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Why does wedding photography cost so much? There are many, many reasons and I will seek to answer them for you in a three part series of blog posts. First up, equipment costs! Or, as I like to call it, “People charge that much to risk bringing their thousands of dollars worth of camera equipment to your event.”

Wedding Photography Equipment Costs Infographic

How about that handy infographic? Nice, right? Okay, now to break this down in a little bit more detail:

Cameras

Some of you may be looking at that $2000 figure and think, “Whoa, wait a second, Casey! I can get an entry level DSLR for $500.” Yes, you can. However, you will note that I said ‘professional quality’ – now, what does that mean exactly? Well, it means a camera that has a sturdier body, a better sensor (less noise, processes images faster, higher resolution, etc.), and has a shutter rated for a high level of use since a professional generally takes a lot more photos than a hobbyist and you don’t want your shutter malfunctioning at an inopportune moment. So, yes, for a ‘professional’ quality camera you can spend between $2000 and $8000 (or if you want to go medium format digital, you can spend over $20,000 – but those are usually not used in wedding photography).

Lenses

Wedding photographers need fast lenses which means a wide aperture. For those who don’t know, the aperture is what lets light through the lens so that it can be captured by the camera (either on a sensor or film). Here is a visual representation of what various aperture settings look like. The lower the number, the wider the aperture and the more light gets let through:

camera lens aperture opening comparison

Most wedding photographers usually want lenses with a maximum aperture of f/2.8 or faster since they are dealing with low light conditions and moving people. They want to get as much light as possible. That means more expensive lenses. Standard f/2.8 zoom lenses (24-70mm and 70-200mm) are a hefty chunk of change, weighing in at $700 at the low end to $2000 and more at the high end. And if you want to shoot in VERY low light, you will need some f/1.4 prime lenses (prime lenses have a fixed focal length so they do not zoom in and out) and for those you are looking at $1500 and up per lens. Specialty lenses like super wide angle lenses are also going to run in the $700 – $1500 range.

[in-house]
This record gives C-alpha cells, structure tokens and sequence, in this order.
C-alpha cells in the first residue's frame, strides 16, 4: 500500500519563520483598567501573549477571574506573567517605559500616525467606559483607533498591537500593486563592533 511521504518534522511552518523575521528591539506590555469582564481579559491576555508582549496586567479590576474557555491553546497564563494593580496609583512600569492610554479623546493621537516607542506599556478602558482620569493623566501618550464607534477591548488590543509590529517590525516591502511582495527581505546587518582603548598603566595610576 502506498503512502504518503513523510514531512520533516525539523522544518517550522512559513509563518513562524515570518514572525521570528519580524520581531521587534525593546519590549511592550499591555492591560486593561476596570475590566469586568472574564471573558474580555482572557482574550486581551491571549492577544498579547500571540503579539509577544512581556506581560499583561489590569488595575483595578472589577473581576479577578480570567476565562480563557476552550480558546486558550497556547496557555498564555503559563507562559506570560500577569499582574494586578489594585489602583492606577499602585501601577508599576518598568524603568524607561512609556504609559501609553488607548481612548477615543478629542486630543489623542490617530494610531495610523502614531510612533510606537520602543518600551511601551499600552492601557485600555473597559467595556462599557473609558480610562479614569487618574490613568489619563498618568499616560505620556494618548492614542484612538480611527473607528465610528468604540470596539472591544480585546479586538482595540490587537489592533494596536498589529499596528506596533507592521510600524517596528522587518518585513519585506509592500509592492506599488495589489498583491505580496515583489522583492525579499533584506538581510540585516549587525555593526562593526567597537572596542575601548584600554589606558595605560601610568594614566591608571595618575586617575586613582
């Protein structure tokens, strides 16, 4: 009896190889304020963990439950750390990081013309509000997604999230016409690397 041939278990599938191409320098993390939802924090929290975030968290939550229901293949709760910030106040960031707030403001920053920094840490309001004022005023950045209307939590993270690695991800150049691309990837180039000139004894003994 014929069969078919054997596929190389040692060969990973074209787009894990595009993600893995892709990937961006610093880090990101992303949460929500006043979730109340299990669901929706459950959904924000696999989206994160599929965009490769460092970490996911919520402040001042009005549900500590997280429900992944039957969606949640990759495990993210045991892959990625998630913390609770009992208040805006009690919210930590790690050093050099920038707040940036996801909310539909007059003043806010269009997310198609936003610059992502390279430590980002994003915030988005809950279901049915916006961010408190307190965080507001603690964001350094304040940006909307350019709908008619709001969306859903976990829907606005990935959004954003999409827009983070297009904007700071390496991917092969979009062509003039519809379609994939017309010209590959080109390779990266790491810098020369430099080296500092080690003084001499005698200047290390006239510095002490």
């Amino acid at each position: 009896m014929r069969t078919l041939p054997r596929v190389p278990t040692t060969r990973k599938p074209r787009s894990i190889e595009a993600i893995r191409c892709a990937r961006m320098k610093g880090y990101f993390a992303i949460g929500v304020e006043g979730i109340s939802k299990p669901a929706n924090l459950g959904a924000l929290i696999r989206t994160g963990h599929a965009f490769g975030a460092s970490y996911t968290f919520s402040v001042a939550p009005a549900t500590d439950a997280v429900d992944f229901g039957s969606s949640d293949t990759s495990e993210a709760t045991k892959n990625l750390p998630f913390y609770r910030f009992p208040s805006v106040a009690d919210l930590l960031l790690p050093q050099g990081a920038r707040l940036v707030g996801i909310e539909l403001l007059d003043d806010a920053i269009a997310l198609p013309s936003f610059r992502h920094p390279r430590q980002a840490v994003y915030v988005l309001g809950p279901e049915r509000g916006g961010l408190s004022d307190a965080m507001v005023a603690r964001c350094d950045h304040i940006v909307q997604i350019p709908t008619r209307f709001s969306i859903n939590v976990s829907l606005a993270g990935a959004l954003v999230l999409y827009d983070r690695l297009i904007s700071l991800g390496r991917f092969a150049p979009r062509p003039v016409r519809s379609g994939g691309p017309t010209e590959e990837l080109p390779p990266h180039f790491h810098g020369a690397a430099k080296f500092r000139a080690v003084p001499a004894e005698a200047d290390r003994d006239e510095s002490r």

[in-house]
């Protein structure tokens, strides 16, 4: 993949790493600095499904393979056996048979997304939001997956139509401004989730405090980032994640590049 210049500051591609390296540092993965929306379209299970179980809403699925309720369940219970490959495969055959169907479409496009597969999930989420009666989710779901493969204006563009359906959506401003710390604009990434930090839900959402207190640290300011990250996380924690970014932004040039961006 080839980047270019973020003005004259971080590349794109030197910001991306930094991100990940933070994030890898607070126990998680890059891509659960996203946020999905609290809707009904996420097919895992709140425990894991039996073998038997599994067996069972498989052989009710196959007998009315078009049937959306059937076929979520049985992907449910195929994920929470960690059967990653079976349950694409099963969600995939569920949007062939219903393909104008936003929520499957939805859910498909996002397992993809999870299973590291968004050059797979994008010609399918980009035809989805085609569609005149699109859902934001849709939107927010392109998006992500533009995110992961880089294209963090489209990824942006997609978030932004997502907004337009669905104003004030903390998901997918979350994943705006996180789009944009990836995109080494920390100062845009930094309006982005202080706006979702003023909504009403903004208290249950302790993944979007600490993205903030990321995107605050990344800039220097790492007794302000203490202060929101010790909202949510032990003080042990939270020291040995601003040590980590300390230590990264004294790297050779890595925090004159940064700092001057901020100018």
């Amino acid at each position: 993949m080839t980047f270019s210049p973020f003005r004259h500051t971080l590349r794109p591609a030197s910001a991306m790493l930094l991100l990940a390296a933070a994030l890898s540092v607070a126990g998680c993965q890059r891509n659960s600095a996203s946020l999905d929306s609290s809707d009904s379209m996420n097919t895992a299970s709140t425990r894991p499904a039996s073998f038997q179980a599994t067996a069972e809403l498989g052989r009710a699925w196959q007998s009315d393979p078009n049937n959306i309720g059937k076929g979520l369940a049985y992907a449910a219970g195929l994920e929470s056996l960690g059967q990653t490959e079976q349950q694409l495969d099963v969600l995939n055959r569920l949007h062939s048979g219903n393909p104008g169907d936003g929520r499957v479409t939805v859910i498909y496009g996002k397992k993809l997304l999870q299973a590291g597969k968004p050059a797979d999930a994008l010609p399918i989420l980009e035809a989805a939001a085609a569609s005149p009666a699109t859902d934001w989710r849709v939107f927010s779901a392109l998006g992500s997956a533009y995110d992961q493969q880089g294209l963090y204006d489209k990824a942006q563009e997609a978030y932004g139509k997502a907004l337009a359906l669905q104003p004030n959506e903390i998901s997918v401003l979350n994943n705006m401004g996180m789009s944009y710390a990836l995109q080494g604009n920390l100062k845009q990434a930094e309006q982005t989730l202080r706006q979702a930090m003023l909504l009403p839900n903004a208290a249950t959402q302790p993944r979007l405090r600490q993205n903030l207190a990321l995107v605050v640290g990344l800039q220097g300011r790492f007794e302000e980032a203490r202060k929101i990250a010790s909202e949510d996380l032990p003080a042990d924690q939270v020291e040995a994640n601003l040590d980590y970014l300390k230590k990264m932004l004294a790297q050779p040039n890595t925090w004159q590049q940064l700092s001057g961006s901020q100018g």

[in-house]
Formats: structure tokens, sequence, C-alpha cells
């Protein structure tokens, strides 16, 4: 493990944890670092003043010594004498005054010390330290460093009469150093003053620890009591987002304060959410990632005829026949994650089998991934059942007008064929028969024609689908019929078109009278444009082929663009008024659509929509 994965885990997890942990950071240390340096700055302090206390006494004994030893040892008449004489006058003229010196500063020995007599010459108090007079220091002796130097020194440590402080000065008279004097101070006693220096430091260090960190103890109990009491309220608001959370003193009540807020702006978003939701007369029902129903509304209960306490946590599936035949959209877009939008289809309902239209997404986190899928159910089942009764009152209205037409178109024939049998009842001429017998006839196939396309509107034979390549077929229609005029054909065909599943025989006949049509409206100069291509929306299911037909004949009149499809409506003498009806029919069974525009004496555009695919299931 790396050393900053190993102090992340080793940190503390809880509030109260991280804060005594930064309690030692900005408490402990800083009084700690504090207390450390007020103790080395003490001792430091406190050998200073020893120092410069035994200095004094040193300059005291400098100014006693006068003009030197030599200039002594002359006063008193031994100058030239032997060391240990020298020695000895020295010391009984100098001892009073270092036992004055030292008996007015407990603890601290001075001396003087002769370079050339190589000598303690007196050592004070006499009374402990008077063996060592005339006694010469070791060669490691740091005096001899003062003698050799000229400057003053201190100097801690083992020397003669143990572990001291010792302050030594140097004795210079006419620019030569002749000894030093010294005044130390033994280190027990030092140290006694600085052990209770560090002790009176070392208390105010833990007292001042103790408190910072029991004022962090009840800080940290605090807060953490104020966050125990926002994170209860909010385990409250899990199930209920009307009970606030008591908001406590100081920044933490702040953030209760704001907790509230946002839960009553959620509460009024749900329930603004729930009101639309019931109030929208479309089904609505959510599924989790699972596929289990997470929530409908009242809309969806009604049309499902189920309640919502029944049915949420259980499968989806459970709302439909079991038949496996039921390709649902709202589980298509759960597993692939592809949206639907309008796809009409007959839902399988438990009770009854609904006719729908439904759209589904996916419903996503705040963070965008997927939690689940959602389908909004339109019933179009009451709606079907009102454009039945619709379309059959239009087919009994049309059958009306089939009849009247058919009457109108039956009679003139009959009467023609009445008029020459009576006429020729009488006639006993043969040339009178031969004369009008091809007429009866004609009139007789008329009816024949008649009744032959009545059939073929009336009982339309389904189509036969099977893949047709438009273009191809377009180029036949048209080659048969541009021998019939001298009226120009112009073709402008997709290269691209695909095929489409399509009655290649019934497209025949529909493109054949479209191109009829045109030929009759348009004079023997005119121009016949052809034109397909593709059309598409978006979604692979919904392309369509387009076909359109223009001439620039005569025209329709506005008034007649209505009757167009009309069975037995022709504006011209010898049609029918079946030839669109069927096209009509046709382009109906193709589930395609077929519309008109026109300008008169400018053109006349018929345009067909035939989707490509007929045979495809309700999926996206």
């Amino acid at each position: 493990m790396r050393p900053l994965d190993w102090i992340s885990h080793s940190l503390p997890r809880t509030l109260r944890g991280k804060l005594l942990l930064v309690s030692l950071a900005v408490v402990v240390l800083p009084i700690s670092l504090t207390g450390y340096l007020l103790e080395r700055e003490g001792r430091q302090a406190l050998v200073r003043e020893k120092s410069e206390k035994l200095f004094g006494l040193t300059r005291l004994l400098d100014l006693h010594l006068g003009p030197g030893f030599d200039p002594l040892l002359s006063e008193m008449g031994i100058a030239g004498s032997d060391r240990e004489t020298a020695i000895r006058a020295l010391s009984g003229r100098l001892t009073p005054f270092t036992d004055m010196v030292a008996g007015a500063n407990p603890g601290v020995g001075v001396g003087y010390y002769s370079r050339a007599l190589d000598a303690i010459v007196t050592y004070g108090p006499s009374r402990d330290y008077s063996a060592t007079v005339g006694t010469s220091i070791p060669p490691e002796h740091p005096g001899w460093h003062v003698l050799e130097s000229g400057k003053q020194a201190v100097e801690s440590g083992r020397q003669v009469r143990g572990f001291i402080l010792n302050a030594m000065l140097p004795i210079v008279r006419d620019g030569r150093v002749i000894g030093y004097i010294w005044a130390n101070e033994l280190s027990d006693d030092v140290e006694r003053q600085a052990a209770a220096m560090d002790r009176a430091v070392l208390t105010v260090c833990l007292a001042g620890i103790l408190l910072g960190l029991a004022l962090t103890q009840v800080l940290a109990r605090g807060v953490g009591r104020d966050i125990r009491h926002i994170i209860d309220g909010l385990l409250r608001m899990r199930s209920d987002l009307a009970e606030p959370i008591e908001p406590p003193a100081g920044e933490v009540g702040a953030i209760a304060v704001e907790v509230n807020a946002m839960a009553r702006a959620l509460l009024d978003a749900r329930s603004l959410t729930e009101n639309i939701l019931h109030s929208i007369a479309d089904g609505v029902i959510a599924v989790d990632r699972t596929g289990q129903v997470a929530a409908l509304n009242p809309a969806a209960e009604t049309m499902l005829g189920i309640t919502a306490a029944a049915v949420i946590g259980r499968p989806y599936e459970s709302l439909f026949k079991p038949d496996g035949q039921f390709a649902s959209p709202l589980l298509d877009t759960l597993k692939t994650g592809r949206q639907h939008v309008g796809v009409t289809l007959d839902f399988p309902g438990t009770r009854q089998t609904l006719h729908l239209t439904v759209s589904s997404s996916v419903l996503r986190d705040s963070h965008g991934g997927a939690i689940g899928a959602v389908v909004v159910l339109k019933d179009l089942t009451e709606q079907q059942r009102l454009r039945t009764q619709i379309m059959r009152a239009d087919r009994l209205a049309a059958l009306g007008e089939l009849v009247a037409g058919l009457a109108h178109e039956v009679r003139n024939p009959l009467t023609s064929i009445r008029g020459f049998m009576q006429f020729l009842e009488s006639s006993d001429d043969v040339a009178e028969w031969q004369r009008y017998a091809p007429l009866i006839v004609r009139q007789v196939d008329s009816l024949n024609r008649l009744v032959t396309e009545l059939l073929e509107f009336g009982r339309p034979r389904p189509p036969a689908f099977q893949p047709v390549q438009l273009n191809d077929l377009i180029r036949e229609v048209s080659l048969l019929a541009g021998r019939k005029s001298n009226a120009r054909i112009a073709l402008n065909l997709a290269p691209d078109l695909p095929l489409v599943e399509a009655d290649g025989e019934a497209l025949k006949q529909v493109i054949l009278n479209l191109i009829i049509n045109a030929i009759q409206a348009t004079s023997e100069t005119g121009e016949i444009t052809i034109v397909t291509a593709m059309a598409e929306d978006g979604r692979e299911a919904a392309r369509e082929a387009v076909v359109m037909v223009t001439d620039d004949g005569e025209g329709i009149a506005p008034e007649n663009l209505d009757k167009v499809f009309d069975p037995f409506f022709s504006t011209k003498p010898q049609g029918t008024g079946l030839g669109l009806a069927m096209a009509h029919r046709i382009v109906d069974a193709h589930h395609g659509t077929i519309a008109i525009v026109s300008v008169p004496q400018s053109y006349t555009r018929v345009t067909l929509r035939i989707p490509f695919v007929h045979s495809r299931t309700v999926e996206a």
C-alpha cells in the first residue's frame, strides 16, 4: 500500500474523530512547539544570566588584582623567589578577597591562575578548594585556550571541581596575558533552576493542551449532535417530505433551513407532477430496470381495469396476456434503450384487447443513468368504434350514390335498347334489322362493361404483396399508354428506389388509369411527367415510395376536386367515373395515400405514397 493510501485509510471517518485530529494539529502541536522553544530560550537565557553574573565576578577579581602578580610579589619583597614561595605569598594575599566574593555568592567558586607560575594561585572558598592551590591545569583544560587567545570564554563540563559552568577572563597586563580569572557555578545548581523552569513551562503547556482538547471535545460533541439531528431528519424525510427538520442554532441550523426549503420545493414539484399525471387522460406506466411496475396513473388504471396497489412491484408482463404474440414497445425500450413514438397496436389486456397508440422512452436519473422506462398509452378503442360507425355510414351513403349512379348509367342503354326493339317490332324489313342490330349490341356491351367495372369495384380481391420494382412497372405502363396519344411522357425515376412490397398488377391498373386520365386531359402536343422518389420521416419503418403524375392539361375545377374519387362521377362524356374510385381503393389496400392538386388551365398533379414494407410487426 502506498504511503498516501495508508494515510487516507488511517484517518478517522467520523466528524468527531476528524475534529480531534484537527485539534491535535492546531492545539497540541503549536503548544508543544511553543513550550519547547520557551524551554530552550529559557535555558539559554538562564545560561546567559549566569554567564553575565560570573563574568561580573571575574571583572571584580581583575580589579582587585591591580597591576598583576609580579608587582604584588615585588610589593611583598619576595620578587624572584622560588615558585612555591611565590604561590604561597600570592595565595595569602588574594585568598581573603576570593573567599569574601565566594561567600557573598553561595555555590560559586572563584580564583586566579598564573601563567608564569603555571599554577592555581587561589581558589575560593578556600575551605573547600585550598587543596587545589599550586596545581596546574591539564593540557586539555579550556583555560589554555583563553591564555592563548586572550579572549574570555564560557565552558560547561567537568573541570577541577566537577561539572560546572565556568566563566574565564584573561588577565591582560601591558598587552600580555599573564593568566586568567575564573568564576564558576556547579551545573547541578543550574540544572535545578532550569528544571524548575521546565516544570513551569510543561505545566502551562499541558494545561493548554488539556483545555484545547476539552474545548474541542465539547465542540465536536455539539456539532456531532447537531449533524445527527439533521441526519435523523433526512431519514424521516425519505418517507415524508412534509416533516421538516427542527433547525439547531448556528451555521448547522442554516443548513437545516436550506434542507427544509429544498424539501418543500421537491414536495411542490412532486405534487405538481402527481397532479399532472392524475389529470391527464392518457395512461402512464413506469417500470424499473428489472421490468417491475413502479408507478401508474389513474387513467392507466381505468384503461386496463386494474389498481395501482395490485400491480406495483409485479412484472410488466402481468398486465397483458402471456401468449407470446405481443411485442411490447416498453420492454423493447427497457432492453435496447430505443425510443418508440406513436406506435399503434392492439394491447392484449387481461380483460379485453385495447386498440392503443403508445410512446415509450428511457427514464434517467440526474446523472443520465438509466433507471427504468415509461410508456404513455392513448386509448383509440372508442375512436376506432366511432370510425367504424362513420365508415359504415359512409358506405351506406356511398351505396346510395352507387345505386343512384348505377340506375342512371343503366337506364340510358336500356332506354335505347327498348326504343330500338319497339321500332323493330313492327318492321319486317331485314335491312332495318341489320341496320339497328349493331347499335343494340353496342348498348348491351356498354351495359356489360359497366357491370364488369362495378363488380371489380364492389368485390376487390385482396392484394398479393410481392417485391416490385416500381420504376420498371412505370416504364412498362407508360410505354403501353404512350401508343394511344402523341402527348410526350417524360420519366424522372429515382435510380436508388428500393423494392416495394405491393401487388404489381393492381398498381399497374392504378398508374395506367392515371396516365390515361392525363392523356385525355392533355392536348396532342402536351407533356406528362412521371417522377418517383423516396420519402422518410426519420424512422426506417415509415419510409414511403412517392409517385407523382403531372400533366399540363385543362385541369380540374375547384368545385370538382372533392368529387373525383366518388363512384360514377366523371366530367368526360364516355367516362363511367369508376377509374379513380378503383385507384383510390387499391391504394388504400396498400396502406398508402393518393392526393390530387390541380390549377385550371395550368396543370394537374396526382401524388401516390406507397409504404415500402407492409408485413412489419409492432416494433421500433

Flash

“Flash! Ah-ha! He saved every one of us!” It’s true, flash can save us, even from ourselves. Most people cringe when they hear the word ‘flash’ in association with photography because they are used to the terrible, flat looking, unflattering flash they normally see. That’s why many couples look for ‘natural light’ photographers for their weddings. However, in the hands of someone who knows how to use a flash, they can create amazing lighting effects, eliminate problematic things like shadows or SUPER bright daylight, and I have photographed weddings in rooms so dark even f/1.4 was not enough to get the job done. Every wedding photographer should have one in their bag, even if they do not intend to use it very often, just in case the need arrives. And they should know how to use it!

Memory

It is surprising to see how much the price of memory cards has gone down. I paid the same amount recently for three high speed sixteen gigabyte cards as I did for my first one gigabyte card years ago. And since memory is reasonably cheap, there is no excuse for not having enough. I carry about 96 gigabytes worth of memory when I am shooting a wedding. Why? A variety of reasons, including the rare possibility that a card may malfunction. But most importantly, I don’t want to be limited in the number of pictures I can take. I would rather go back and edit out photos on my computer when I can see them at full size than delete pictures on my camera to make room to shoot more at the event. Also, if I am shooting two events in a short space of time, I don’t want to erase any photos off of a memory card until after I have edited the event on my computer. Better safe than sorry.

Computers and Software

These are generally the unseen items in a wedding photographer’s arsenal because they are ‘behind the scenes’ back at the office, studio, or home. A photographer needs a machine with enough computing power to run programs like Adobe Photoshop and Lightroom (or similar image editing software) at a fast speed so they don’t spend hours waiting for their computer to process the images. They also need the software – and it is not cheap! And those are just the starting point.

Batteries

I know, I did not put batteries in the infographic but they need to be addressed. In essence, they are much like memory cards – not terribly expensive, you can never have too much, and you will really miss them if you need them. I carry two back up batteries for each of my two cameras, and a LOT of high quality rechargeable AA batteries for my flash units (usually at least 8 sets of four batteries, plus the batteries in the flash units). Cost? $50 per camera battery plus $20 per set of 8 rechargeable AAs. A few hundred dollars and well worth it for the peace of mind.

I hope you found that informative. In my next installation in this blog series, I will be addressing the time that goes into running a wedding photography business (as well as other expenses). Do you have any thoughts on this topic? Please leave a comment and let me know!

self portrait

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[…] is going to cost about as much as a professional quality camera – or less actually – more on that here. And my own thoughts on this, for what they are worth, if you hire a photography student who has […]

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